Twenty-five years after police-killer Howard Wilson brutally betrayed

his former colleagues and left a city in a state of shock, he talks to

George Hume about his crimes, life in prison, and the prospects of


HOWARD Charles John Wilson intended it to be just one more visit to

Aladdin's cave . . . a bank robbery to ensure a Happy New Year with

money to burn, and no risk of getting caught. But as Hogmanay crowds

thronged Glasgow's streets two police constables were murdered in cold

blood, a third was grievously wounded, and the city, shocked by the

pitiless brutality in its midst, brought in the New Year in mourning.

The hurt of the widows and orphans, fellow officers and the city as a

whole was the worse when it was learned that the killer, Wilson, was

himself a former policeman. One of his fellow bank robbers had also

served in the force -- a double betrayal that reduced the senior

detective in charge of the murder inquiry to unashamed tears.

Slain by shots from Wilson's Soviet-made target pistol, each

deliberately sighted and discharged at close range, were Constable

Edward Barnett and acting Detective Constable Angus MacKenzie. Also

shot, and seriously injured, was Inspector Andrew Hyslop.

At the High Court, where Wilson admitted murder and attempted murder,

it was revealed that Constable MacKenzie would have survived, already

shot in the face, had not Wilson stood over his former colleague, taken

steady aim and discharged a second shot into the young detective's head.

That was 25 years ago come Friday . . . the Allison Street shootings

of December 30, 1969, a black act of infamy. This Hogmanay, Howard

Wilson, in a cell at Saughton Prison in Edinburgh, will celebrate the

passing of the old year with hope that the new will bring news of

ultimate release.

Sentenced to serve not less than 25 years -- told by the late Lord

Grant, the Lord Justice Clerk, that ''those who play for high stakes

must realise the penalties are equally high'' -- Howard Wilson says he

does not expect freedom for at least another three years and

acknowledges: ''They say 'you are doing a life sentence and you are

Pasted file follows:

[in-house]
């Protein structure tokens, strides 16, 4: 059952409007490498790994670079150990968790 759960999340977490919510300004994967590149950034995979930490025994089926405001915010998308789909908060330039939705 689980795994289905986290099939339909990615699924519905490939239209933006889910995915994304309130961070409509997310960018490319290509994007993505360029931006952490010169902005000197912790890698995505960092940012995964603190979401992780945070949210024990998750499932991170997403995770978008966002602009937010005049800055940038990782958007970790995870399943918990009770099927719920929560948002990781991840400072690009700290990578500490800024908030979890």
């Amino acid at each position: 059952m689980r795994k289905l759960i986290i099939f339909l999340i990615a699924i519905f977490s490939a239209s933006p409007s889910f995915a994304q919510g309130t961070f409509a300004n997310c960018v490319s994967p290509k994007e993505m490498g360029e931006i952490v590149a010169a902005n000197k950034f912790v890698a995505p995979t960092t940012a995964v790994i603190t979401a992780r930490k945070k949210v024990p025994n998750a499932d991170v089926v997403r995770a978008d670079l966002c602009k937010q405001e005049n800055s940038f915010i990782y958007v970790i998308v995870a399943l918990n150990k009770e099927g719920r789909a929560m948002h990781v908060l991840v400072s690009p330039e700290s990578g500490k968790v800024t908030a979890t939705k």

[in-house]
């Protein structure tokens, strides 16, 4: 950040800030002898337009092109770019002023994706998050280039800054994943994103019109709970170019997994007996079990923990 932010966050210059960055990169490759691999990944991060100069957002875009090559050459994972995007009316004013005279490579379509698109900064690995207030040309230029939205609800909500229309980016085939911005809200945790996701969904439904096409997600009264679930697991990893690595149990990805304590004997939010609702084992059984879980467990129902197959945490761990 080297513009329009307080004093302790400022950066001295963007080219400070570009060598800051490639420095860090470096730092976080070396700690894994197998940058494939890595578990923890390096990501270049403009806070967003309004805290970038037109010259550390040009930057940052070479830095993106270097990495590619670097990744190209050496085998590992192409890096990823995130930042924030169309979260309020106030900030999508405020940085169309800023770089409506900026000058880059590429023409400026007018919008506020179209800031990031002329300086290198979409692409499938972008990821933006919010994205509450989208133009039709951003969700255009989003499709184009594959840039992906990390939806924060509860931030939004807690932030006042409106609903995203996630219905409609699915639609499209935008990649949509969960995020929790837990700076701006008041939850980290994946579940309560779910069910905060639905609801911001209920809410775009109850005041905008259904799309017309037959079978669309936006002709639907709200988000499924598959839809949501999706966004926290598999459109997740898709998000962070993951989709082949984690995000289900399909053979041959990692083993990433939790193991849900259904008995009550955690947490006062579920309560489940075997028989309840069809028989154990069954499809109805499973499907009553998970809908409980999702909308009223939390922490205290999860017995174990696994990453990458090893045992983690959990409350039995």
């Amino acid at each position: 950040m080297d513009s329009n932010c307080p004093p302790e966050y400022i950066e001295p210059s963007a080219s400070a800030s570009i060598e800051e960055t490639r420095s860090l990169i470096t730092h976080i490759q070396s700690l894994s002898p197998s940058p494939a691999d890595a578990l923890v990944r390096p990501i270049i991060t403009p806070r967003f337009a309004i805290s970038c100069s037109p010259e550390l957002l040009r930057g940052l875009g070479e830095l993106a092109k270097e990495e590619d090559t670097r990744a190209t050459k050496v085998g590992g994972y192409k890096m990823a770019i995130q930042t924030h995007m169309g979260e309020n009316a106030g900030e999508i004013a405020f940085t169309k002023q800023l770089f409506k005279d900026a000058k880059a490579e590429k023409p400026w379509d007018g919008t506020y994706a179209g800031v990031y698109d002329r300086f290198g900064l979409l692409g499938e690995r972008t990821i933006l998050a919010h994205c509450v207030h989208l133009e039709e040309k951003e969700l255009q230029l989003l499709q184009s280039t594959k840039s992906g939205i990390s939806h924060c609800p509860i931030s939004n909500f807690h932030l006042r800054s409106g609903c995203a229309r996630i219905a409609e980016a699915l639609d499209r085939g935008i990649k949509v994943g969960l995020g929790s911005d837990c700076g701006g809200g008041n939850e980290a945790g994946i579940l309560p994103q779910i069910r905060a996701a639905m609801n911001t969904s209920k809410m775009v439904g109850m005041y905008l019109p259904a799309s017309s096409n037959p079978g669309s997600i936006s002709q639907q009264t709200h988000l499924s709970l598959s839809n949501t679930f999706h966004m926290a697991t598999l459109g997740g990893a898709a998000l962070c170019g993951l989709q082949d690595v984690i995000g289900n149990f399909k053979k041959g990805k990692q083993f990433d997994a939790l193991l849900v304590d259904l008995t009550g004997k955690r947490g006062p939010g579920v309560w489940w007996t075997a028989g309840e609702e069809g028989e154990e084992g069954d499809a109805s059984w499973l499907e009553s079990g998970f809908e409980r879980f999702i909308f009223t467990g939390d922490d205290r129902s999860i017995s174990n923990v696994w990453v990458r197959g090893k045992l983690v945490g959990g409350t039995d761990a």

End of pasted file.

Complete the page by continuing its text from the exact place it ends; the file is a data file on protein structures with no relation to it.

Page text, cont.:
lucky if you get out' and they are right. I live in the real world --

accept that I will be lucky ever to be freed.''

Wilson's murder of two former colleagues, his shooting of a third and

his attempt to silence a fourth calling for help on his police radio,

was described in the High Court as cold, callous, and calculated. The

Solicitor-General for Scotland, the late Ewan Stewart, QC, giving a

minute-by-minute reconstruction of the shootings, said: ''The events I

have just described indicate an intention on Wilson's part not just to

disable in order to make an escape but, it must seem, an intention to


Wilson's wife, Julia, who moved to Lochdochart Road in Glasgow after

the shootings at her home in Allison Street, has long since divorced him

and moved south with their two children. Wilson says he has lost touch

with them. He has spent almost all his thirties and forties in a cell,

is now aged 56 and expects, at the earliest, to get his freedom not far

short of his sixtieth birthday.

How did it come about that the 6ft 3in tall Wilson, a rugby player and

popular, well-behaved pupil at Glasgow Academy, a smart national

serviceman in the Army, 10 years a police constable in Glasgow, and

several times commended by his chief officer for zeal, turned to murder?

''Quite simply it was the temptation of easy money -- greed and

temptation. The message is clear: if I wasn't involved in crime there

would have been no weapons and no weapons would have meant no murders.

When you commit a crime you never think it will go wrong. You want to

take the shortcut -- you don't intend the catastrophe,'' says Wilson.

The catastrophe of December 30, 1969, was man-made and Wilson makes no

excuses -- he was the man that made it. The circumstances leading up to

the murders and the attempted murder took just 55 minutes to relate to

the High Court in February 13, 1970, when Wilson pleaded guilty, was

sentenced to life imprisonment with a recommended minimum 25 years, and

saw his two associates sent down for 12 years apiece for bank robbery.

A failing fruit-and-vegetable business, the court heard, left Wilson,

aged 31, in desperate financial straits. Also hard-up and in partnership

in a garage business in Hamilton were John David Sim, aged 22, for 18

months a probationary constable with Glasgow Police, and Ian Donaldson,

aged 31. Wilson refers to them today as ''guys I had known in the

past''. The three got their heads together, settled on bank robbery as a

form of income and, as Wilson puts it today, ''talk turned to will''. On

July 16, 1969, the three, together with another man never traced and

believed to be now dead, entered the British Linen Bank at Giffnock just

as it was closing for public business at 3.30pm.

The staff, including the manager, and one customer, were bound and had

pillow cases put over their heads. A pistol was held against the back of

the manager's neck, a woman, knocking to be admitted, was let in, sent

back out for her two-year-old son, and then had the pistol held against

her head and that of her child. The robbers brought their car to the

front door, loaded the proceeds of their raid -- #20,876 was stolen but

a briefcase containing #4430 was inadvertently left behind -- and drove

to Wilson's home where they divided the loot.

But five-and-a-half months later, the money spent and a new year just

hours away, the robbers struck again. This time their target was the

Clydesdale Bank in Bridge Street, Linwood. Once again they went in just

before closing time, once again a pistol was used to threaten, and once